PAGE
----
Ryan Murphy taught himself German by translating into English the German versions of the Harry Potter novels, and by listening to German gamers on YouTube.
Now, a senior at the College of Charleston, he’s earned a Congress-Bundestag Youth Exchange (CBYX) fellowship to intern in a German hospital or industrial research lab, after which, he hopes to attend medical school in the U.S. and return to Germany as a cardiologist or surgeon.
“I want to see how healthcare and science are really practiced in Europe,” explains Murphy, a double major in biology and German. “The best way to decide whether I want to pursue that path is to see what the differences are between heading a practice here versus how it is in Germany. I also really just want to make some German friends!”
The Congress-Bundestag Youth Exchange annually provides 75 American and 75 German young professionals the opportunity to spend one year in each others’ countries, studying, interning, and living with hosts on a cultural immersion program.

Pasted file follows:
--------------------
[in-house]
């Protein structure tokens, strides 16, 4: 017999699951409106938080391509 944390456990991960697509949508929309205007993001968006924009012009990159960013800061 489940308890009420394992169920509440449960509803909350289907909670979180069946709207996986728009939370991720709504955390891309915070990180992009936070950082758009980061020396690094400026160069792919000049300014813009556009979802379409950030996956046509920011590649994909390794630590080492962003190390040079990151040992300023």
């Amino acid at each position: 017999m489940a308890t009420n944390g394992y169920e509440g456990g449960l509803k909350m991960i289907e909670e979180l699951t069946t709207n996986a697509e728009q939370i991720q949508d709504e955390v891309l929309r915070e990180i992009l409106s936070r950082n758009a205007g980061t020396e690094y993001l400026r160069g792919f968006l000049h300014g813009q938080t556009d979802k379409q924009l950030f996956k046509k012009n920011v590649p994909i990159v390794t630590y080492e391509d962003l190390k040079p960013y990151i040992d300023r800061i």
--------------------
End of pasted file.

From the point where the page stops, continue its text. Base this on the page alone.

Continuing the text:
“With an impressive record of 11 fellowship recipients of the Congress-Bundestag Youth Exchange since 2000, the College of Charleston’s Department of German and Slavic Studies exemplifies the opportunities made available with a highly committed and accomplished faculty and the outstanding language and culture program these same faculty colleagues provide,” says Mark Del Mastro, professor and interim chair of the Hispanic studies department.
Stephen Della Lana, an instructor in the Department of German and Slavic Studies, was a fellowship recipient in 1989. “What a year to have been in Germany with the fall of the wall and the collapse of the Eastern block,” Della Lana says. “The experience changed the trajectory of my life, and since I started at the College in 2000, I’ve encouraged future generations of College of Charleston students to apply for the fellowship.”
Murphy doesn’t yet know the city where he will be living, but he’s hoping to take some graduate level courses in biology, pharmacology and chemistry to help him before medical school.
“I really want to work specifically with obese patients because of my own problems with obesity,” Murphy explains. “When I came to the College, I was close to 300 pounds and I’ve lost about 150 during my four years here. I’ve seen how it affects not just physical health, but also relationships, behavior in public, emotions, self-esteem, etc. Overweight people and fit people really do live in two different worlds. That’s why I want to work specifically with patients with weight issues.”
Ryan Murphy can be reached at email@example.com.